July 30, 2015

Food Safety Violations Temporarily Close Eva Longoria’s Vegas Restaurant

Food safety violations triggered a temporary closure of actress Eva Longoria's Las Vegas steakhouse, She by Morton's, according to the Southern Nevada Health District. The restaurant was clsoed only briefly and is now open. On April 22, health inspectors visited the restaurant at 3720 Las Vegas Blvd., and found 32 food safety demerits including violations for food temperature violations during preparation, transport, display and holding.  On April 30, inspectors revisited the restaurant and found 21 demerits, some were again for food temperature violations. They ordered that the restaurant be closed until the problem was corrected. When food is not held at the proper temperature, bacteria can multiply rapidly and cause illness if eaten. Restaurants and home cooks need to keep hot … [Read more...]

Botulism from Canned Food Spawns MS Man’s 3-Year Survival Struggle

On Thanksgiving weekend 2011, Jay Klein of Mississippi ate some canned food that almost killed him. The former construction worker didn't know what was happening to him, that a nerve toxin produced by the Clostridium botulinum bacteria in the food he ate was paralyzing his muscles. Neither did the emergency room doctors who placed him on a ventilator. Six days after Klein was admitted, they prepared to tell his wife Amanda that he was brain dead, although he was actually fully conscious. Klein, who recently shared his story with WMCTV, says he was aware of what was happening but unable to move more speak. He prayed that God would help him show the doctors he could hear and understand and somehow when the doctor told him to move his leg, Klein did. After almost three years in and out … [Read more...]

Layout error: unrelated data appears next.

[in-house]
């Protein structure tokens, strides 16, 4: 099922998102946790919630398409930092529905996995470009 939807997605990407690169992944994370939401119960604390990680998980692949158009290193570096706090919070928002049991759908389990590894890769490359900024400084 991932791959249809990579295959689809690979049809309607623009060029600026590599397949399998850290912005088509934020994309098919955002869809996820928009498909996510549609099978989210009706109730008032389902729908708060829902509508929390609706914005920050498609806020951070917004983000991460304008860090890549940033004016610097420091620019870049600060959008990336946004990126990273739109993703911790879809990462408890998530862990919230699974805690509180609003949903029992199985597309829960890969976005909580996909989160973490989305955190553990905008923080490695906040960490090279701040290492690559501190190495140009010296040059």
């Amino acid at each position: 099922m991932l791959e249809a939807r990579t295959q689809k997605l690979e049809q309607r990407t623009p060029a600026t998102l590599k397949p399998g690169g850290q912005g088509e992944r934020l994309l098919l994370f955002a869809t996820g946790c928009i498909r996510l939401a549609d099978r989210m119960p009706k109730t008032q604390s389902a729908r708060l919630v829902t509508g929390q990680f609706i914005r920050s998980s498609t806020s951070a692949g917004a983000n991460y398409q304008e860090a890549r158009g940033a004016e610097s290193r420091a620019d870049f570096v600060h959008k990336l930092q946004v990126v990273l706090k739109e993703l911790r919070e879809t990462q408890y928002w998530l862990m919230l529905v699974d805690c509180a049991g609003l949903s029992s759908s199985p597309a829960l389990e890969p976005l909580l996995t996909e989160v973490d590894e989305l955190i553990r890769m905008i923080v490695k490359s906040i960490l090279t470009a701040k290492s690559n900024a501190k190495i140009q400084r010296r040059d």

Problems with George’s Chicken HIMP Plant in Virginia

Food & Water Watch has released information about problems with a chicken processing plant that is part of the HACCP-based Inspection Models Project (HIMP) that the USDA is promoting as a modernization of poultry inspection. That corporation owns two plants; one has a full staff of USDA FSIS inspectors; the other is privatized, where most of the inspection is turned over to company employees. The privatized HIMP plant has been upgraded in several ways in the last few years. Walls were repainted, floors cleaned, and slaughter line speeds reduced, even though HIMP calls for increasing those speeds from 140 to 175 birds per minute. Whenever government officials have asked to visit other HIMP plants, FSIS has refused. The George's Chicken plant in Edinburg, Virginia is a "showcase" … [Read more...]

CFS Warns the EPA Will Approve Agent Orange on GE Crops